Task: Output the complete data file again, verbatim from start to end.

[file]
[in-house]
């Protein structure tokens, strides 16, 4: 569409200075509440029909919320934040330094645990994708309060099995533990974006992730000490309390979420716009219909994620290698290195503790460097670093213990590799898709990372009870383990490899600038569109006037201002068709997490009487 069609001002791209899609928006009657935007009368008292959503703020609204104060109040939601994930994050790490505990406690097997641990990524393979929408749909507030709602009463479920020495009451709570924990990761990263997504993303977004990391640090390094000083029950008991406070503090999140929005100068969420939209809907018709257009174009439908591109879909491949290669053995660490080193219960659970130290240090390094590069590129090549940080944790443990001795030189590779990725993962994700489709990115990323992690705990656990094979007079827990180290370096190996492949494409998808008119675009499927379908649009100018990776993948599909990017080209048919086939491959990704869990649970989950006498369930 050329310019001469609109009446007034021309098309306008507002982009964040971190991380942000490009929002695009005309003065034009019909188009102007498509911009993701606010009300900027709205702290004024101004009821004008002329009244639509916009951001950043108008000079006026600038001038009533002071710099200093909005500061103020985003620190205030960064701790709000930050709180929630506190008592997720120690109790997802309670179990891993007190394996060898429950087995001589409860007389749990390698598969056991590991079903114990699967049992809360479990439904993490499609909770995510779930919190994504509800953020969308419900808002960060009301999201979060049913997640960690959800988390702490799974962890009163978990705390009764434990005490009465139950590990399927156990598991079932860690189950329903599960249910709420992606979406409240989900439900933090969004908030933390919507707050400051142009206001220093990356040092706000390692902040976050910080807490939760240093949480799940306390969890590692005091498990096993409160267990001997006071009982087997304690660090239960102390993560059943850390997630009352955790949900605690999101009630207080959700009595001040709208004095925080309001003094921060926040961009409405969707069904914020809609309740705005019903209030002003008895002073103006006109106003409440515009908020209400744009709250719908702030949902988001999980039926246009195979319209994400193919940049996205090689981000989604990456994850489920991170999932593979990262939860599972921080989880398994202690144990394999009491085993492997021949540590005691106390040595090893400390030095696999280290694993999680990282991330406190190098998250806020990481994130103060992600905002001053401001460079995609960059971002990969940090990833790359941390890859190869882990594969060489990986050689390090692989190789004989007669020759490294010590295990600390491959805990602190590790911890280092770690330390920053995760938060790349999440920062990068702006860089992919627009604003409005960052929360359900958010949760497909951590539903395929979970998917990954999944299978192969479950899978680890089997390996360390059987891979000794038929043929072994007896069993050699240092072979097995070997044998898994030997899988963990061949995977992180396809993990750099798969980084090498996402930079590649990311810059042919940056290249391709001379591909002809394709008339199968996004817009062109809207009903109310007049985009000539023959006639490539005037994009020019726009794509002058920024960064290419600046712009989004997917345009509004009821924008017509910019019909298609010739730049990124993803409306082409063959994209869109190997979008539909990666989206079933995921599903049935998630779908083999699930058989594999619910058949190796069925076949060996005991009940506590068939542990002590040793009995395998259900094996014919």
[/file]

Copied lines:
[in-house]
């Protein structure tokens, strides 16, 4: 569409200075509440029909919320934040330094645990994708309060099995533990974006992730000490309390979420716009219909994620290698290195503790460097670093213990590799898709990372009870383990490899600038569109006037201002068709997490009487 069609001002791209899609928006009657935007009368008292959503703020609204104060109040939601994930994050790490505990406690097997641990990524393979929408749909507030709602009463479920020495009451709570924990990761990263997504993303977004990391640090390094000083029950008991406070503090999140929005100068969420939209809907018709257009174009439908591109879909491949290669053995660490080193219960659970130290240090390094590069590129090549940080944790443990001795030189590779990725993962994700489709990115990323992690705990656990094979007079827990180290370096190996492949494409998808008119675009499927379908649009100018990776993948599909990017080209048919086939491959990704869990649970989950006498369930 050329310019001469609109009446007034021309098309306008507002982009964040971190991380942000490009929002695009005309003065034009019909188009102007498509911009993701606010009300900027709205702290004024101004009821004008002329009244639509916009951001950043108008000079006026600038001038009533002071710099200093909005500061103020985003620190205030960064701790709000930050709180929630506190008592997720120690109790997802309670179990891993007190394996060898429950087995001589409860007389749990390698598969056991590991079903114990699967049992809360479990439904993490499609909770995510779930919190994504509800953020969308419900808002960060009301999201979060049913997640960690959800988390702490799974962890009163978990705390009764434990005490009465139950590990399927156990598991079932860690189950329903599960249910709420992606979406409240989900439900933090969004908030933390919507707050400051142009206001220093990356040092706000390692902040976050910080807490939760240093949480799940306390969890590692005091498990096993409160267990001997006071009982087997304690660090239960102390993560059943850390997630009352955790949900605690999101009630207080959700009595001040709208004095925080309001003094921060926040961009409405969707069904914020809609309740705005019903209030002003008895002073103006006109106003409440515009908020209400744009709250719908702030949902988001999980039926246009195979319209994400193919940049996205090689981000989604990456994850489920991170999932593979990262939860599972921080989880398994202690144990394999009491085993492997021949540590005691106390040595090893400390030095696999280290694993999680990282991330406190190098998250806020990481994130103060992600905002001053401001460079995609960059971002990969940090990833790359941390890859190869882990594969060489990986050689390090692989190789004989007669020759490294010590295990600390491959805990602190590790911890280092770690330390920053995760938060790349999440920062990068702006860089992919627009604003409005960052929360359900958010949760497909951590539903395929979970998917990954999944299978192969479950899978680890089997390996360390059987891979000794038929043929072994007896069993050699240092072979097995070997044998898994030997899988963990061949995977992180396809993990750099798969980084090498996402930079590649990311810059042919940056290249391709001379591909002809394709008339199968996004817009062109809207009903109310007049985009000539023959006639490539005037994009020019726009794509002058920024960064290419600046712009989004997917345009509004009821924008017509910019019909298609010739730049990124993803409306082409063959994209869109190997979008539909990666989206079933995921599903049935998630779908083999699930058989594999619910058949190796069925076949060996005991009940506590068939542990002590040793009995395998259900094996014919």